EPA is considering an output-based standard of 1,000 lbs of CO2 per megawatt-hour.  The agency notes that approximately 95% of new natural gas combined cycle power plants already meet this standard without additional emissions controls.  Power plants utilizing coal would require some sort of carbon capture and storage, although this would not impose an additional burden upon utilities in states that already include carbon capture and storage (including Montana and Illinois).

In order for facilities to implement and optimize their control technology, EPA is proposing to allow facilities to use their 30-year average CO2 emissions to determine compliance.  Utilizing a 30-year average instead of an annual standard would allow new facilities time to tweak the performance of their equipment since initial emissions exceedences could be offset by subsequent compliance.

If you have any questions regarding the Proposed Carbon Pollution Standard for New Power Plants or other environmental regulation of utilities, contact us at 773-609-5320, info@thornenvironmentallaw.com, or through our web contact form.

Disclaimer: This article cannot, and does not, create any attorney/client or consultant/client relationship.

The Global Reporting Initiative

9 Aug

The Global Reporting Initiative (GRI) is fast becoming the standard for sustainability reporting. The GRI develops frameworks for reporting non-financial disclosures through a consensus-based process. The main reporting document, which was published in 2006 is available on the GRI’s website and is freely available to the public. This document lays the foundation for the metrics that an organization can use to measure and report on its economic, environmental and social impacts.

The technical guidelines, now in version 3.1, only provide the basic framework for reporting and are generally supplemented by sector supplements. These supplements are available for electric utilities, food processors, mining, and financial services, among others. Sector supplements are in the development process for several sectors including: airports, construction and telecommunications. (more…)

The Carbon Disclosure Project

1 Aug

The Carbon Disclosure Project (CDP) is a not-for-profit company created for collecting data on carbon emissions. The goal is then to have this data available for investors, who can use it when making financial decisions. At this time there are about 3,000 organizations involved in the CDP. Generally, the reports made the DCP are available to the public at the CDP’s website.

The CDP provides a consistent, global reporting framework. The advantages to this program are its comparability and credibility due to the amount of organizations participating. The major disadvantages of the program are its costs and the potential to disclose some of your company’s confidential business information. However, both of these drawbacks can be minimized. (more…)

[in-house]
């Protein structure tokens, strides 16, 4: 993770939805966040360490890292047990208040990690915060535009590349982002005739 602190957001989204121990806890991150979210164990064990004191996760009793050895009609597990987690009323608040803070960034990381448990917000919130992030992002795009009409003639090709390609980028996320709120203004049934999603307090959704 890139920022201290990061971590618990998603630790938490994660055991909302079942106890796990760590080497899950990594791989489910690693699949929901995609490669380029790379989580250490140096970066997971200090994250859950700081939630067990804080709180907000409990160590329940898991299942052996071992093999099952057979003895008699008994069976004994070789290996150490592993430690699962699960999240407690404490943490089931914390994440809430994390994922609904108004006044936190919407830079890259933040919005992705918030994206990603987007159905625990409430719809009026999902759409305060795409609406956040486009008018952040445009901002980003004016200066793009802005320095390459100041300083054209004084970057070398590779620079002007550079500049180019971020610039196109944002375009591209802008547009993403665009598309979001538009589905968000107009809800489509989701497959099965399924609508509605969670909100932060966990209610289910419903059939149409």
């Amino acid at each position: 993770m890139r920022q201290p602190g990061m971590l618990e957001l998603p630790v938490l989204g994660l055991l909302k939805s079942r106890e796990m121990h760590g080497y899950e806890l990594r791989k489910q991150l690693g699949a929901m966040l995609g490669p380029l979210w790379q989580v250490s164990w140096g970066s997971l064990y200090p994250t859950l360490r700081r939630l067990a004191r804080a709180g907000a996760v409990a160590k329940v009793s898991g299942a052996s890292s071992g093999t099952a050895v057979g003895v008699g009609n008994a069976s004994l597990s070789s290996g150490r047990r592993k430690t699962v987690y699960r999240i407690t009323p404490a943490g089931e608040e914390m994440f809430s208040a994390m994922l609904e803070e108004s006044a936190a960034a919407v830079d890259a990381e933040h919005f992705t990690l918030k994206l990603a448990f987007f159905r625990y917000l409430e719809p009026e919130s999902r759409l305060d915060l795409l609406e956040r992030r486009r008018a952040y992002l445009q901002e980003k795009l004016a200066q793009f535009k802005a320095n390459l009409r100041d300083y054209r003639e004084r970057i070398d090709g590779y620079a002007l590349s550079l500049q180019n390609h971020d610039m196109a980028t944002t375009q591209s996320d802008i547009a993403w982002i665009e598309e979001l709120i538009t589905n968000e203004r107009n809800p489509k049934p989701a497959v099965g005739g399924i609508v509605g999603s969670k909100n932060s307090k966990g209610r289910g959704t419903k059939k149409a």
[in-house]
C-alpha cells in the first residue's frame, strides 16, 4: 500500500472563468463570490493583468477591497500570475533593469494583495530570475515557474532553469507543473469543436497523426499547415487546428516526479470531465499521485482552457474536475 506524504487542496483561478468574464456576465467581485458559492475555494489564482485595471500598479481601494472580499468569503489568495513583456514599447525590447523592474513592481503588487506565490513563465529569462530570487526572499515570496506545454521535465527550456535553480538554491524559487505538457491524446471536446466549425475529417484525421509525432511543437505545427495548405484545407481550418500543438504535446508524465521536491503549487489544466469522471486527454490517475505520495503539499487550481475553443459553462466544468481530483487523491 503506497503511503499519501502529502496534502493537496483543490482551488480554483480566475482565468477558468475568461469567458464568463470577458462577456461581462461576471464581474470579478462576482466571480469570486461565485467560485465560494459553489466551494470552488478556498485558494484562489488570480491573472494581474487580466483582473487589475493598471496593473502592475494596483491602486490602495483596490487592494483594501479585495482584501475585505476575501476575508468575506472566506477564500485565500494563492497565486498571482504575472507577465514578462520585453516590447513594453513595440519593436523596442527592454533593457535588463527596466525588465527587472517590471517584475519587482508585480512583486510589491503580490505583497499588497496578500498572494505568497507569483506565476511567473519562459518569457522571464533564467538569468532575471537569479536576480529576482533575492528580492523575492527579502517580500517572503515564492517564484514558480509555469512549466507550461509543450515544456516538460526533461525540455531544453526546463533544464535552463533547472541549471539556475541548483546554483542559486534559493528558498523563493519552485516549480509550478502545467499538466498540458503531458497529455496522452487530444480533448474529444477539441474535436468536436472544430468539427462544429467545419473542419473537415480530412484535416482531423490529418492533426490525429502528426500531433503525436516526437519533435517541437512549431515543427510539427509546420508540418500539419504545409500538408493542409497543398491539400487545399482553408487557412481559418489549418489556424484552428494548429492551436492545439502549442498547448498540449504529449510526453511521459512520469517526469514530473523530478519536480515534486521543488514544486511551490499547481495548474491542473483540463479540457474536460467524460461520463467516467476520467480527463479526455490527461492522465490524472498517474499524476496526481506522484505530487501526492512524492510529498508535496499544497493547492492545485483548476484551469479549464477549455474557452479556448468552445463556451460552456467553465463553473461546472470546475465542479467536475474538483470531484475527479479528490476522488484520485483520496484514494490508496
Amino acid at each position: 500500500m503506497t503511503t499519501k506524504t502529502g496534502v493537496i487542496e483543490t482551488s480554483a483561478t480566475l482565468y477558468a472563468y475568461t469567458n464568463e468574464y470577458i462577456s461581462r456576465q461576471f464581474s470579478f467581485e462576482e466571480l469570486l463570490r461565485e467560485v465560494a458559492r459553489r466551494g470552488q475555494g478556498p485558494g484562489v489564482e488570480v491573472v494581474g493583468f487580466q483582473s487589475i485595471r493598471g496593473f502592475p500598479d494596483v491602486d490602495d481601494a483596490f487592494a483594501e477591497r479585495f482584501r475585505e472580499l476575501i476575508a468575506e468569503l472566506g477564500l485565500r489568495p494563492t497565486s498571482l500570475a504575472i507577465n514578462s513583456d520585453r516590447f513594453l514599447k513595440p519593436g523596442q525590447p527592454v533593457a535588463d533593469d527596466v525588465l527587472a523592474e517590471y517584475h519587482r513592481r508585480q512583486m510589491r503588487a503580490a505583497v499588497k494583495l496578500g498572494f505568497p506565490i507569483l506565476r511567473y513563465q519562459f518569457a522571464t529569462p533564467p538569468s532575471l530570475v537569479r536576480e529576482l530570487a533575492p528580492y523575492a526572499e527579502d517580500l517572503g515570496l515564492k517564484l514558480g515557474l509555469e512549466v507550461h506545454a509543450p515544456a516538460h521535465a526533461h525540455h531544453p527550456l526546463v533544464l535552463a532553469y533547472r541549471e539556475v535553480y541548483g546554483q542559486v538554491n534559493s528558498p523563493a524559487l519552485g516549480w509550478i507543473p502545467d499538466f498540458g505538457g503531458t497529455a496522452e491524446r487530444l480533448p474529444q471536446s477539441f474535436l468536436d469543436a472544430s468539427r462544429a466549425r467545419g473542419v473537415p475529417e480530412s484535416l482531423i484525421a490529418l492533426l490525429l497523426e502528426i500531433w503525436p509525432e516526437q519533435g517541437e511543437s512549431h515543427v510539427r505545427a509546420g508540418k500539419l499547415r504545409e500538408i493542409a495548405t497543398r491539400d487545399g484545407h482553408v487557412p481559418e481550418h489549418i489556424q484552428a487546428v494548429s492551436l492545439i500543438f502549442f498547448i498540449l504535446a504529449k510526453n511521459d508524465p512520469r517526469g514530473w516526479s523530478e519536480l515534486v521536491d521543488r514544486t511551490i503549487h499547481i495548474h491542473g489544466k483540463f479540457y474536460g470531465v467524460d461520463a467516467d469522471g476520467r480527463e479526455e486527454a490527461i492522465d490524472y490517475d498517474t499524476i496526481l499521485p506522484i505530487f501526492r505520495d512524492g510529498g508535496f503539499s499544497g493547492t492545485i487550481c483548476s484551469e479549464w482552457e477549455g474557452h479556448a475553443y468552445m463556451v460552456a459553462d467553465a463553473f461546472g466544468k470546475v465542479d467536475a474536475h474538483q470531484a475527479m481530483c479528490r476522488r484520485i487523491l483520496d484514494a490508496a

Stephen Thorn joining Chicago-Kent as adjunct law professor

30 Jul

Stephen Thorn is joining the Chicago-Kent School of Law as an Adjunct Law Professor.  He will be teaching the Advanced Legal Writing: Environmental Law course.

Stephen Thorn appointed to ISBA Environmental Section Council

18 Jun

Stephen Thorn has been appointed to the Environmental Law Section Council of the Illinois State Bar Association.  The Council evaluates and makes recommendations regarding existing and proposed legislation and regulations in the environmental law field.  The Council also monitors developments in the environmental law field and disseminates relevant information to other attorneys and business, industrial, government, and agricultural interests.

If you have any questions regarding the Council, contact us at 773-609-5320 or info@thornenvironmentallaw.com, or through our web contact form.

Disclaimer: This article cannot, and does not, create any attorney/client or consultant/client relationship.

Is biomass energy clean?

9 Apr

Generally speaking, biomass is material from living or recently living organisms, most typically plant matter.  In turn, biomass energy is usully derived from burning these materials.  Biomass energy sources can take many forms: people most often think of wood chips from tree branches or stumps; however, it can also include crops grown exclusively, or in large part, for energy production such as corn, sorghum, sugarcane, and palm oil.  Many scientists and policy makers have assumed that biomass energy does not lead to a net increase in Green House Gas emissions (carbon dioxide in particular) because the plants consume and sequester carbon dioxide during their life cycle and, therefore, off-set the GHG emissions that occur when they are burned.   As a result, many states have included biomass in their definition of renewable energy resource for their Renewable Energy Standards (RES) (which require that a certain percentage of power is generated from renewable energy).    Recently, the assumption that biomass energy is always clean has been challenged. (more…)

Nuisance claims for Greenhouse Gases before Supreme Court

15 Mar

The U.S. Supreme Court has agreed to hear arguments this spring in American Electric Power (AEP) v. Connecticut regarding whether the emission of greenhouse gases from coal-fired power plants amounts to a public nuisance under common law.  The plaintiffs “seek judicially fashioned emissions caps on five utilities for their alleged contributions” to global warming.  The Supreme Court agreed to hear three issues.

(more…)